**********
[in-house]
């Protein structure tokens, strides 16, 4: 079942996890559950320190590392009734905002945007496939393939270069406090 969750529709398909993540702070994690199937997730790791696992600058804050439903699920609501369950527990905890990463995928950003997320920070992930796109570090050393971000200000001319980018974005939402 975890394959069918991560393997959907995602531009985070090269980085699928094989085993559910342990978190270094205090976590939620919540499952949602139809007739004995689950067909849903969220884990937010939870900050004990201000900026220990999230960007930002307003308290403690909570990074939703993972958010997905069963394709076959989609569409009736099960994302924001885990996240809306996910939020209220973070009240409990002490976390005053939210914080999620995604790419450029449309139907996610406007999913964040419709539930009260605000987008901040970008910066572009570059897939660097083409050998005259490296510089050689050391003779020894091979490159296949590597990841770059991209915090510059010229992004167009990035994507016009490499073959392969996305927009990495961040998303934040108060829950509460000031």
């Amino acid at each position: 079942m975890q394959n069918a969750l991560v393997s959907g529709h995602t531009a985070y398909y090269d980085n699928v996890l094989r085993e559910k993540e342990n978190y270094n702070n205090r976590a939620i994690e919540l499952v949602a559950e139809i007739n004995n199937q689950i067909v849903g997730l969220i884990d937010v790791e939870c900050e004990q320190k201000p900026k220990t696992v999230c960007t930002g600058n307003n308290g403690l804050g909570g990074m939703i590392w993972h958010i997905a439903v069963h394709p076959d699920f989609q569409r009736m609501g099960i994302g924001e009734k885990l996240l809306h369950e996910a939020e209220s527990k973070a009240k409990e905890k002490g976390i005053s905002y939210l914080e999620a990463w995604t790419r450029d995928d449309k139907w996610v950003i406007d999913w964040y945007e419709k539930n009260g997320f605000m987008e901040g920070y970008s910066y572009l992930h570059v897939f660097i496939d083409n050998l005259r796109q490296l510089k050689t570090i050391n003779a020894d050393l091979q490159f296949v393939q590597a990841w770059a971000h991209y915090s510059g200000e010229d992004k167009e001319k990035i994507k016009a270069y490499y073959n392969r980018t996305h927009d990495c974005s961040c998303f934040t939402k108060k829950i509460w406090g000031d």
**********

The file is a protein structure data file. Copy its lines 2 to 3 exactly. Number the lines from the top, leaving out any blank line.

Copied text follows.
């Protein structure tokens, strides 16, 4: 079942996890559950320190590392009734905002945007496939393939270069406090 969750529709398909993540702070994690199937997730790791696992600058804050439903699920609501369950527990905890990463995928950003997320920070992930796109570090050393971000200000001319980018974005939402 975890394959069918991560393997959907995602531009985070090269980085699928094989085993559910342990978190270094205090976590939620919540499952949602139809007739004995689950067909849903969220884990937010939870900050004990201000900026220990999230960007930002307003308290403690909570990074939703993972958010997905069963394709076959989609569409009736099960994302924001885990996240809306996910939020209220973070009240409990002490976390005053939210914080999620995604790419450029449309139907996610406007999913964040419709539930009260605000987008901040970008910066572009570059897939660097083409050998005259490296510089050689050391003779020894091979490159296949590597990841770059991209915090510059010229992004167009990035994507016009490499073959392969996305927009990495961040998303934040108060829950509460000031």
């Amino acid at each position: 079942m975890q394959n069918a969750l991560v393997s959907g529709h995602t531009a985070y398909y090269d980085n699928v996890l094989r085993e559910k993540e342990n978190y270094n702070n205090r976590a939620i994690e919540l499952v949602a559950e139809i007739n004995n199937q689950i067909v849903g997730l969220i884990d937010v790791e939870c900050e004990q320190k201000p900026k220990t696992v999230c960007t930002g600058n307003n308290g403690l804050g909570g990074m939703i590392w993972h958010i997905a439903v069963h394709p076959d699920f989609q569409r009736m609501g099960i994302g924001e009734k885990l996240l809306h369950e996910a939020e209220s527990k973070a009240k409990e905890k002490g976390i005053s905002y939210l914080e999620a990463w995604t790419r450029d995928d449309k139907w996610v950003i406007d999913w964040y945007e419709k539930n009260g997320f605000m987008e901040g920070y970008s910066y572009l992930h570059v897939f660097i496939d083409n050998l005259r796109q490296l510089k050689t570090i050391n003779a020894d050393l091979q490159f296949v393939q590597a990841w770059a971000h991209y915090s510059g200000e010229d992004k167009e001319k990035i994507k016009a270069y490499y073959n392969r980018t996305h927009d990495c974005s961040c998303f934040t939402k108060k829950i509460w406090g000031d």